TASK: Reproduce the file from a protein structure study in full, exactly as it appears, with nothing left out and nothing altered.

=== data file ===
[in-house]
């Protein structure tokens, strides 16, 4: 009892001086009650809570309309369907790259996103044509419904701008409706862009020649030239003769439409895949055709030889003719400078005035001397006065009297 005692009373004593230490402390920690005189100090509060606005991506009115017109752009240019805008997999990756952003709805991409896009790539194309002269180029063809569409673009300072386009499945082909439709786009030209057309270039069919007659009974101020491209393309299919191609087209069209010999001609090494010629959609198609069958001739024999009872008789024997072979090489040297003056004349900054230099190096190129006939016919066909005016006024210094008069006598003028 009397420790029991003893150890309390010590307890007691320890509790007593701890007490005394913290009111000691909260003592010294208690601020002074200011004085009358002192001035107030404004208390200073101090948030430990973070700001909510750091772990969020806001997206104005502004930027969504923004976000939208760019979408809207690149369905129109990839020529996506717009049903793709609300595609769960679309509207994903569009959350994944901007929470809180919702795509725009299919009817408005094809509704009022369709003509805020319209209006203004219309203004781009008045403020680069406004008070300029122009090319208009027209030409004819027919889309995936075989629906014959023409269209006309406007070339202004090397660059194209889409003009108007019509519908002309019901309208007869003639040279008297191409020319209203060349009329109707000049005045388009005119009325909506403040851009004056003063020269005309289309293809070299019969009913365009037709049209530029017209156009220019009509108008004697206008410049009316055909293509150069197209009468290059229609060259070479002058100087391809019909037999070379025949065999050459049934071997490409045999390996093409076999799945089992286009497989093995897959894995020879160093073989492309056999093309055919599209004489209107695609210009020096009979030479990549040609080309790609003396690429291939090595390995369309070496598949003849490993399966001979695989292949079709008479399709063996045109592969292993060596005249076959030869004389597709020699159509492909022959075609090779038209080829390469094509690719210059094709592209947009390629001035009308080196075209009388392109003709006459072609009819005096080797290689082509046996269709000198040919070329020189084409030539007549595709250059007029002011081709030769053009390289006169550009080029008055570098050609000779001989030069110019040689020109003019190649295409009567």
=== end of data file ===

[in-house]
């Protein structure tokens, strides 16, 4: 009892001086009650809570309309369907790259996103044509419904701008409706862009020649030239003769439409895949055709030889003719400078005035001397006065009297 005692009373004593230490402390920690005189100090509060606005991506009115017109752009240019805008997999990756952003709805991409896009790539194309002269180029063809569409673009300072386009499945082909439709786009030209057309270039069919007659009974101020491209393309299919191609087209069209010999001609090494010629959609198609069958001739024999009872008789024997072979090489040297003056004349900054230099190096190129006939016919066909005016006024210094008069006598003028 009397420790029991003893150890309390010590307890007691320890509790007593701890007490005394913290009111000691909260003592010294208690601020002074200011004085009358002192001035107030404004208390200073101090948030430990973070700001909510750091772990969020806001997206104005502004930027969504923004976000939208760019979408809207690149369905129109990839020529996506717009049903793709609300595609769960679309509207994903569009959350994944901007929470809180919702795509725009299919009817408005094809509704009022369709003509805020319209209006203004219309203004781009008045403020680069406004008070300029122009090319208009027209030409004819027919889309995936075989629906014959023409269209006309406007070339202004090397660059194209889409003009108007019509519908002309019901309208007869003639040279008297191409020319209203060349009329109707000049005045388009005119009325909506403040851009004056003063020269005309289309293809070299019969009913365009037709049209530029017209156009220019009509108008004697206008410049009316055909293509150069197209009468290059229609060259070479002058100087391809019909037999070379025949065999050459049934071997490409045999390996093409076999799945089992286009497989093995897959894995020879160093073989492309056999093309055919599209004489209107695609210009020096009979030479990549040609080309790609003396690429291939090595390995369309070496598949003849490993399966001979695989292949079709008479399709063996045109592969292993060596005249076959030869004389597709020699159509492909022959075609090779038209080829390469094509690719210059094709592209947009390629001035009308080196075209009388392109003709006459072609009819005096080797290689082509046996269709000198040919070329020189084409030539007549595709250059007029002011081709030769053009390289006169550009080029008055570098050609000779001989030069110019040689020109003019190649295409009567």